When a Group Member Has a Financial Crisis

Here are several realistic steps a group can take to help.

Note: This article has been excerpted from Handling Tragedy in Your Small Group, a SmallGroups.com Survival Guide.

Real life doesn't wait outside while we attend our small-group meetings. Fortunately, a small group is a place where burdens can be shared, and often will be shared. But what happens when the really big problems hit? At what point do group members move beyond listening and praying for group members in trouble, and move toward offering concrete help?

One example is when a group member faces a financial crisis—perhaps the loss of a job, falling behind on a mortgage, getting into serious debt, and so on. What should the group do? What should the group not do?

There is no step-by-step manual for a situation like this, but there are some definite guidelines that can be very helpful to both the group and the group member in crisis.

Identifying the Need

When a group member shares a financial crisis, the first thing the group must do is give the individual a chance to share openly about the particulars of the situation—what led to the crisis, what circumstances were beyond control, what overspending or imprudent behavior may have contributed, what are the likely eventualities and consequences of the current crises, and what resources might be explored.

In this situation, it's particularly important that the group recommit to their covenant of confidentiality. Financial losses, particularly to the breadwinner in a family, can be shattering emotionally and psychologically, as well as practically. Gossip about such matters is sin; it is harmful to the church community as well as to the individual.

It's also important that the group demonstrate genuine care to the person or family in need. The Bible tells us we are to "weep with those who weep"; what this means most of all is that we imagine how we would feel in the other's place. If we are able to walk a mile in the other persons' shoes, we will be better equipped to show and speak our true and deeply felt sympathy for the pain of the current moment. We do this without any predictions of the future or attempts at explaining it away. We simply say, "This is so hard, and I am so sorry you suffering through this. I care so much for you."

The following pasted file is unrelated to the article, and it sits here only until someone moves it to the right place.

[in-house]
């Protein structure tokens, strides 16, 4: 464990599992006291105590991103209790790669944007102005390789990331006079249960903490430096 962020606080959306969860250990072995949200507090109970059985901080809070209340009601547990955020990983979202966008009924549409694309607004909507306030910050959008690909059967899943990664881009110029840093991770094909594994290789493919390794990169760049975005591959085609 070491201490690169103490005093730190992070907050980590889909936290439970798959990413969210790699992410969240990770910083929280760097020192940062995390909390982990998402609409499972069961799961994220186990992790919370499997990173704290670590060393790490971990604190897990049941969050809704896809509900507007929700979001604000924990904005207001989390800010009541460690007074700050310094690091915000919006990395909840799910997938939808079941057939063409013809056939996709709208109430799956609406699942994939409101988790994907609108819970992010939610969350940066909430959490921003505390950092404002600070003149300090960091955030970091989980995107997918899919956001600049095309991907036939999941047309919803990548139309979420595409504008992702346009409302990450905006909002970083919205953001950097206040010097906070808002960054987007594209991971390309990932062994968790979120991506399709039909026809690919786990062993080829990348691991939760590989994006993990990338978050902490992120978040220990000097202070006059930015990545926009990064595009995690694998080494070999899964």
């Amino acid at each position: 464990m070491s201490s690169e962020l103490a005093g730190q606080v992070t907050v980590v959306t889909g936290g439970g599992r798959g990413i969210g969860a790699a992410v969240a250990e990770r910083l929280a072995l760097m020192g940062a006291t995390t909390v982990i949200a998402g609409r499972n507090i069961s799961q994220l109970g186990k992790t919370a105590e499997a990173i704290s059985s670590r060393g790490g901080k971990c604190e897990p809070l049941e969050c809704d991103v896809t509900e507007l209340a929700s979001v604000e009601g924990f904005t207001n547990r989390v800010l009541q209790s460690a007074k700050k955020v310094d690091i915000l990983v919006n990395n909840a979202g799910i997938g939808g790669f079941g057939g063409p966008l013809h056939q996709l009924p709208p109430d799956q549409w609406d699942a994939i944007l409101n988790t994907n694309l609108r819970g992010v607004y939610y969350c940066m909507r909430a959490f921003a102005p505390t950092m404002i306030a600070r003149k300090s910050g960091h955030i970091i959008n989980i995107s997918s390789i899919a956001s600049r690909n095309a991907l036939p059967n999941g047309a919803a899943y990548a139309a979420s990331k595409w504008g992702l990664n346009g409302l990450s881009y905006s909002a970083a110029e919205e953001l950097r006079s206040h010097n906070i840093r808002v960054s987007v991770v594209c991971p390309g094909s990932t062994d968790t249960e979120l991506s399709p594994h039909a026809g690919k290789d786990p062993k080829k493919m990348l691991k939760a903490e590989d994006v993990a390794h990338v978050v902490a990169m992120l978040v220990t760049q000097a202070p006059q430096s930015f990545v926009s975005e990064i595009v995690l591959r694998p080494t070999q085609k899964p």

One thing that a small group can offer is a reminder that economic success or failure is not a measure of a man or woman in God's eyes, nor is it a measure of the bounty and grace of God. A struggling person suffers more when made to think that some spiritual failing has caused the problem, or is made to question the provision of God. A lot of false ideas and principles have seeped into our culture in recent years—ideas and principles that might lead one to believe that financial success is a measure of God's favor. Having a group member suffer financially is an opportunity for the group to explore Scripture's teachings on these aspects of our faith walk.

Once the situation has been shared and heard, it is critical for the group to pray to God together, asking grace and wisdom not just for the person experiencing the need, but for the entire group. Pray that all of you might know how best to be helpful.

Deciding How to Help

Scripture tells us that if we see a brother or sister in need, we are never to say "Go in peace, may your problems be solved" without becoming involved ourselves in giving real help. A crisis for one member is an opportunity to reaffirm the teaching that we are indeed our brother's keeper.

Still, any group must acknowledge that no matter how much its members care for one another, it is very unlikely that the resources exist for the group itself to solve the entire financial problem. Difficulties will often arise that require huge amounts of money, and any group's resources will never be boundless. The group should discuss how members of the congregation might be in a position to help, and just how the one in need might best share his or her situation with others in the church.